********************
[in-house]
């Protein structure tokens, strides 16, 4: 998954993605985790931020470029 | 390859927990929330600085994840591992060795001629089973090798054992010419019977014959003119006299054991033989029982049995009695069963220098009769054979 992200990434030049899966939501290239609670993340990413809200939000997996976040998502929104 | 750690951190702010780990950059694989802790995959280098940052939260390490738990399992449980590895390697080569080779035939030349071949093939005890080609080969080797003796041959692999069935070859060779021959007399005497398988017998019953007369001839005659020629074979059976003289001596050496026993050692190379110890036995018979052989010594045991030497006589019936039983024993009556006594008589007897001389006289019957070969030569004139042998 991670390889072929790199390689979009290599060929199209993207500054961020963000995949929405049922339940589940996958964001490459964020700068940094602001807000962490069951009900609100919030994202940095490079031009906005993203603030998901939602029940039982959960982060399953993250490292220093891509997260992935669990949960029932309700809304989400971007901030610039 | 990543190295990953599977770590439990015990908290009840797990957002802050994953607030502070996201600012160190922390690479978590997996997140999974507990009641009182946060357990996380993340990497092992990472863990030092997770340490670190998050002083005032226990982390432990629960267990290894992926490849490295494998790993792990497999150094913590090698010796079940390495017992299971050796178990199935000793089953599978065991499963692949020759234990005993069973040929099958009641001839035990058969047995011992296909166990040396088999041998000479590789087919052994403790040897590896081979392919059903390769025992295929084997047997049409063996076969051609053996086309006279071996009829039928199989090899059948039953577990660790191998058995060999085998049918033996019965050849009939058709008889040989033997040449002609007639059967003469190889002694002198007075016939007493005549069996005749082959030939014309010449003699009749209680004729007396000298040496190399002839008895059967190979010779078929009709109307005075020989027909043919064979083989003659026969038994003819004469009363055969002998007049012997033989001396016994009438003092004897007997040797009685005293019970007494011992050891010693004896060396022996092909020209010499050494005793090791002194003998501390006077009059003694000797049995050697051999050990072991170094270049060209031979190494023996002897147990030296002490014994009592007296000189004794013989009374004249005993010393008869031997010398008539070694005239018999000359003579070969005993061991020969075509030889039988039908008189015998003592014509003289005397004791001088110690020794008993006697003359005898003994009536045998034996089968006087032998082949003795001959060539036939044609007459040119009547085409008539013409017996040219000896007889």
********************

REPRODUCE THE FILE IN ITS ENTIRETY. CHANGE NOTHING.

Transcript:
[in-house]
């Protein structure tokens, strides 16, 4: 998954993605985790931020470029 | 390859927990929330600085994840591992060795001629089973090798054992010419019977014959003119006299054991033989029982049995009695069963220098009769054979 992200990434030049899966939501290239609670993340990413809200939000997996976040998502929104 | 750690951190702010780990950059694989802790995959280098940052939260390490738990399992449980590895390697080569080779035939030349071949093939005890080609080969080797003796041959692999069935070859060779021959007399005497398988017998019953007369001839005659020629074979059976003289001596050496026993050692190379110890036995018979052989010594045991030497006589019936039983024993009556006594008589007897001389006289019957070969030569004139042998 991670390889072929790199390689979009290599060929199209993207500054961020963000995949929405049922339940589940996958964001490459964020700068940094602001807000962490069951009900609100919030994202940095490079031009906005993203603030998901939602029940039982959960982060399953993250490292220093891509997260992935669990949960029932309700809304989400971007901030610039 | 990543190295990953599977770590439990015990908290009840797990957002802050994953607030502070996201600012160190922390690479978590997996997140999974507990009641009182946060357990996380993340990497092992990472863990030092997770340490670190998050002083005032226990982390432990629960267990290894992926490849490295494998790993792990497999150094913590090698010796079940390495017992299971050796178990199935000793089953599978065991499963692949020759234990005993069973040929099958009641001839035990058969047995011992296909166990040396088999041998000479590789087919052994403790040897590896081979392919059903390769025992295929084997047997049409063996076969051609053996086309006279071996009829039928199989090899059948039953577990660790191998058995060999085998049918033996019965050849009939058709008889040989033997040449002609007639059967003469190889002694002198007075016939007493005549069996005749082959030939014309010449003699009749209680004729007396000298040496190399002839008895059967190979010779078929009709109307005075020989027909043919064979083989003659026969038994003819004469009363055969002998007049012997033989001396016994009438003092004897007997040797009685005293019970007494011992050891010693004896060396022996092909020209010499050494005793090791002194003998501390006077009059003694000797049995050697051999050990072991170094270049060209031979190494023996002897147990030296002490014994009592007296000189004794013989009374004249005993010393008869031997010398008539070694005239018999000359003579070969005993061991020969075509030889039988039908008189015998003592014509003289005397004791001088110690020794008993006697003359005898003994009536045998034996089968006087032998082949003795001959060539036939044609007459040119009547085409008539013409017996040219000896007889």